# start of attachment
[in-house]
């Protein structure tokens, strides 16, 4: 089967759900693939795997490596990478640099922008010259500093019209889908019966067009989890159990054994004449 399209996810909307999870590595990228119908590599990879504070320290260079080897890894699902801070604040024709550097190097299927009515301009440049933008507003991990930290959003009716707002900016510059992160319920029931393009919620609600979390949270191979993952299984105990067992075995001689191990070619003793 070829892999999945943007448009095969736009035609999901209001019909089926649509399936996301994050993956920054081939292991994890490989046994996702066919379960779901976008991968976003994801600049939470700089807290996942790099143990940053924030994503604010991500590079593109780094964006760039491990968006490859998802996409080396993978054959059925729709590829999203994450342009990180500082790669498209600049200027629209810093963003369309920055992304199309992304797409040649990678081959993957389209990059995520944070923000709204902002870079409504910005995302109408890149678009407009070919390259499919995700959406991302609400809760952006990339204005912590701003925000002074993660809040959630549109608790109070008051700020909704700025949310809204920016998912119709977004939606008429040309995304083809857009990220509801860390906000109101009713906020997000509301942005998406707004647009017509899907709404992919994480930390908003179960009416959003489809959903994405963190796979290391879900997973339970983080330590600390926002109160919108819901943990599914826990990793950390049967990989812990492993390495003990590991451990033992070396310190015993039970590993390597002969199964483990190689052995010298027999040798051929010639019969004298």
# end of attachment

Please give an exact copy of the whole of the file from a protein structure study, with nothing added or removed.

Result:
[in-house]
């Protein structure tokens, strides 16, 4: 089967759900693939795997490596990478640099922008010259500093019209889908019966067009989890159990054994004449 399209996810909307999870590595990228119908590599990879504070320290260079080897890894699902801070604040024709550097190097299927009515301009440049933008507003991990930290959003009716707002900016510059992160319920029931393009919620609600979390949270191979993952299984105990067992075995001689191990070619003793 070829892999999945943007448009095969736009035609999901209001019909089926649509399936996301994050993956920054081939292991994890490989046994996702066919379960779901976008991968976003994801600049939470700089807290996942790099143990940053924030994503604010991500590079593109780094964006760039491990968006490859998802996409080396993978054959059925729709590829999203994450342009990180500082790669498209600049200027629209810093963003369309920055992304199309992304797409040649990678081959993957389209990059995520944070923000709204902002870079409504910005995302109408890149678009407009070919390259499919995700959406991302609400809760952006990339204005912590701003925000002074993660809040959630549109608790109070008051700020909704700025949310809204920016998912119709977004939606008429040309995304083809857009990220509801860390906000109101009713906020997000509301942005998406707004647009017509899907709404992919994480930390908003179960009416959003489809959903994405963190796979290391879900997973339970983080330590600390926002109160919108819901943990599914826990990793950390049967990989812990492993390495003990590991451990033992070396310190015993039970590993390597002969199964483990190689052995010298027999040798051929010639019969004298």